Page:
(The story of a city gardener moving to the country and learning the difference between a 50’x100’ city lot and 2.5 acres.)
Hi, my name is Rosemary. And I have the good fortune to be the marketing director for CHS Northwest. You may have known us as Whatcom Farmers Co-op or WFC. A few years ago we merged with CHS – a large farming cooperative – and changed our name to CHS Northwest.
Other than the name change and gaining greater resources to assist our customers with better pricing and a larger product offering, not much has changed here at CHS Northwest. We are local people with deep connections to our communities. We have the same local board of directors and the same commitment to helping our friends and neighbors face the challenges of agriculture in the 21st century.
Now for a little background on how I came to write this blog called the Naïve Gardener. A few years ago, I was a marketing consultant for WFC. The more time I spent with the folks at WFC, the more I realized it’s a great company run by a group of people who put their heart, soul, hands and minds into making life better for the producing farmers, the retail customers, the propane clients and the communities in which the offices and stores are located. Today I am the marketing director for CHS Northwest. And this former lifelong city girl who left a tiny house with a tiny yard in Seattle’s funky Wallingford neighborhood now lives in a house on 2.5 acres just outside beautiful Anacortes. That’s where the name of this blog comes in. As we eagerly made big plans for our big garden – our realtor encouraged us to “park out” the property—we were pretty naïve. But in a good way!
We immediately hired a dear friend, a landscape designer, to help us draw out the plans for the yard. We finally settled on a plan and then sat for 4 years trying to figure out how to tackle the project. During the four years we had a lot to learn. Power outages, generators, septic systems, ground wasps, hungry rabbits, deer, an underground propane tank, rats, sump pumps, crawlspaces…these are a few of the highlights.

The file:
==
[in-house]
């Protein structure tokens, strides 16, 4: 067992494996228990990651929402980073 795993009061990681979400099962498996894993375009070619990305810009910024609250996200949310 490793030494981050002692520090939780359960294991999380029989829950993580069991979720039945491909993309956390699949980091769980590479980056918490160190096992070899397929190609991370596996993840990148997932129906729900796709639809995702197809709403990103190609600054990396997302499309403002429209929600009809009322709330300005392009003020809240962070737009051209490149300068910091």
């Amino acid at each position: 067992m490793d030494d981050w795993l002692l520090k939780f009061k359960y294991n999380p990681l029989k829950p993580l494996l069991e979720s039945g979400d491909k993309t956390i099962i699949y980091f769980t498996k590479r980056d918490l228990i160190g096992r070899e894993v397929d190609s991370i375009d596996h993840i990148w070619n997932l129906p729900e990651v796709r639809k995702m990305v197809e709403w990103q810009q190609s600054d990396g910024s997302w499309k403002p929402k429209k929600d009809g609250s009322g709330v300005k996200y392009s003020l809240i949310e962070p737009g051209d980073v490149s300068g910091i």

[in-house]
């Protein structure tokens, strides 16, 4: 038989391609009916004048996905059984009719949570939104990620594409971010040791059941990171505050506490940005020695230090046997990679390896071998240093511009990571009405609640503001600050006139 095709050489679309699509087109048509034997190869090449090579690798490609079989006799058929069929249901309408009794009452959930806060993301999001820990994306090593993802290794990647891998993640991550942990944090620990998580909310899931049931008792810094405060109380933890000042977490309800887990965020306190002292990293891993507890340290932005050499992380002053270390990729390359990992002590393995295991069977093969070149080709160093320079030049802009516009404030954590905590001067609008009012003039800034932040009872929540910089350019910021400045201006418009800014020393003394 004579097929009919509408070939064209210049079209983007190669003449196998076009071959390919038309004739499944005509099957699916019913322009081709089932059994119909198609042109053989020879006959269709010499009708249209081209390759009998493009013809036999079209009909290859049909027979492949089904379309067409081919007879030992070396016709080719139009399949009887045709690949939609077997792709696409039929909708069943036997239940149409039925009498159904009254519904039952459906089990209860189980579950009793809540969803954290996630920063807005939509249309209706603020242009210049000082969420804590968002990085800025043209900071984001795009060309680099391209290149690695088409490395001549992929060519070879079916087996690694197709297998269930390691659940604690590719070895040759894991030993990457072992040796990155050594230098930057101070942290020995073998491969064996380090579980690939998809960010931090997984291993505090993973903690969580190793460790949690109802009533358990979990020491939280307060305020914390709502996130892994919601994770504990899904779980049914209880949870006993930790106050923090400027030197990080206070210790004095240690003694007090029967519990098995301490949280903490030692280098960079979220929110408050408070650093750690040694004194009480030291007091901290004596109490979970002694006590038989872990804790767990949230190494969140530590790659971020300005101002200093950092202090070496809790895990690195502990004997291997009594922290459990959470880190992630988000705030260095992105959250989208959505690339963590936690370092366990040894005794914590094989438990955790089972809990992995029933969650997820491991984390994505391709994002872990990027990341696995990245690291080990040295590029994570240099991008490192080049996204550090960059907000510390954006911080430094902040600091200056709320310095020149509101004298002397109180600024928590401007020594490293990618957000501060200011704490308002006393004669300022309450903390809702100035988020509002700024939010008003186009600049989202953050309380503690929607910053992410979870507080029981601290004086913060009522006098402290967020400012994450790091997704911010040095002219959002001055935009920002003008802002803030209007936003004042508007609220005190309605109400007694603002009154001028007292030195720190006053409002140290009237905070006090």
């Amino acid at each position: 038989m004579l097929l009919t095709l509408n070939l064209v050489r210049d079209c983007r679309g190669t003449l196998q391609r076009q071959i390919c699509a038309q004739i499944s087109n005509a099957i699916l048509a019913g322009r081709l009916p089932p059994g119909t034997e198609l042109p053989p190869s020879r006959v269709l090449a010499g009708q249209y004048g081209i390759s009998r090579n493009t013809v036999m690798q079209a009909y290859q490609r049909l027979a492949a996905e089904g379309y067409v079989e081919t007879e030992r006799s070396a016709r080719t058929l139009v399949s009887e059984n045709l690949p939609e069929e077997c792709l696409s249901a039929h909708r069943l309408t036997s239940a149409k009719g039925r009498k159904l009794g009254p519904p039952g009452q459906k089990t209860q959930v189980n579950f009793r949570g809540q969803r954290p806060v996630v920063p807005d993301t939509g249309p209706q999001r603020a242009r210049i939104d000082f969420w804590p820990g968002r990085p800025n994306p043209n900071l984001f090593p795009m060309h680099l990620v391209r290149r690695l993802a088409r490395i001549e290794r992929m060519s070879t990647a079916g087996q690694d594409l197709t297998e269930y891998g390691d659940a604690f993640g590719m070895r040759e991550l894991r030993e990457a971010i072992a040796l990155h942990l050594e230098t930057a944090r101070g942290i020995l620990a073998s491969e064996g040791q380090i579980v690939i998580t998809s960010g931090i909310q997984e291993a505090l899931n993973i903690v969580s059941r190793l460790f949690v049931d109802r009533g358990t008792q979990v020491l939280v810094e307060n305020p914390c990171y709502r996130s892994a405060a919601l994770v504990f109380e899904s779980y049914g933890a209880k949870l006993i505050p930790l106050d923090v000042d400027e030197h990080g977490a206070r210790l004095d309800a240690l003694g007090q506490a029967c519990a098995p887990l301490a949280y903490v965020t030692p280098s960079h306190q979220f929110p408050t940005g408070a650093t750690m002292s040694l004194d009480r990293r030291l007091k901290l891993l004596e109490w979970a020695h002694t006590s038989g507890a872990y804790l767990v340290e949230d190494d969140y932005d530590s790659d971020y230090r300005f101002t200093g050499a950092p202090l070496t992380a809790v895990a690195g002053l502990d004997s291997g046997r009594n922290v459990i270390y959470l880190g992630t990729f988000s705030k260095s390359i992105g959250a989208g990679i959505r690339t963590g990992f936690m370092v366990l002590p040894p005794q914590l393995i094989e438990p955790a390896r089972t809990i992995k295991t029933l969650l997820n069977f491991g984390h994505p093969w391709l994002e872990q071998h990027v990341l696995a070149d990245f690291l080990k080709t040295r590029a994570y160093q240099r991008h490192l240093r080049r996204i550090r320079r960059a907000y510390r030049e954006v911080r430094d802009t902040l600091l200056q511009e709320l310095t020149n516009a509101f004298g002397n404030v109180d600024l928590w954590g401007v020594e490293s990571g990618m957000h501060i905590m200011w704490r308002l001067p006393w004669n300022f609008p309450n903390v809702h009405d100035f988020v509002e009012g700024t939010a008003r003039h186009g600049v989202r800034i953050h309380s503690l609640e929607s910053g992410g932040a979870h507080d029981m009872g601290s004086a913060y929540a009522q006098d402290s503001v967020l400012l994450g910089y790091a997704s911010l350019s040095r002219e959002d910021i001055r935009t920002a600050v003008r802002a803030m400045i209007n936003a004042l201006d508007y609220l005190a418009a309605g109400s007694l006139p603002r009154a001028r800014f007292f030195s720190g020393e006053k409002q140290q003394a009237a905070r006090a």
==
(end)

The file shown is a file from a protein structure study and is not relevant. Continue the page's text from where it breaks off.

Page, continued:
In our excitement, we got a bit ahead of ourselves, buying a greenhouse kit and letting it sit, covered with tarps, in the driveway for a year! Once we were (really) ready to start, we began with the hardscape items. We quickly discovered that while the plan looked great on paper, the reality of the property size would actually start to dictate many of our decisions.
We built a garden enclosure to help keep the deer from using the veggie garden as an all you eat buffet. My nephew came over and built a platform for the greenhouse. We hired a friend to assemble the greenhouse. It was at this point that we realized our “Do-It-Yourself” skills were somewhat limited!
The “plan” indicated a deck that was 20’x20’. We took twine, that we quickly upgraded to rope, to lay out what we imagined the deck would be. We doubled and then tripled the deck size and included a pergola. The pergola gained a skylight. The deck gained a pole and sun sail. The budget for the year was spent and we hadn’t purchased a single plant or ordered a yard of soil! We spent the winter contemplating what we would use to plant our fabulous vegetable garden.
At this age, raised beds made sense. But the kits we looked at were expensive and possibly not tall enough to keep out the ever-increasing rabbit population. I would look out of the office window up in Lynden and see trucks unloading large galvanized tanks or tubs. When I inquired, I found out that these were stock tanks…used to feed or water stock. But to me they looked like the perfect raised beds. I purchased 28, eight-foot stock tanks, had them delivered and proceeded to drill holes in the bottom for drainage. I went through a dozen drill bits and couldn’t hear much after spending a weekend, head down in metal tanks, drilling holes.
I had gravel and soil delivered. I hired a young kid to help me and my hubby schlep gravel and soil to the 28 stock tanks. It was the hottest weekend possible in April and somehow we managed to survive the process and get all the tanks filled with soil and Malibu Organic Compost. It was a sight to behold! It’s possible that I may be single-handedly responsible for raising the overall temperature of Anacortes with all that metal!
I’ll leave the story at this point because this is where the learning really started. In the coming weeks and months, I will share the tips, tricks, successes and failures of the Naïve Gardener. And did I mention that I’m an aging, naïve gardener? Let the garden games begin!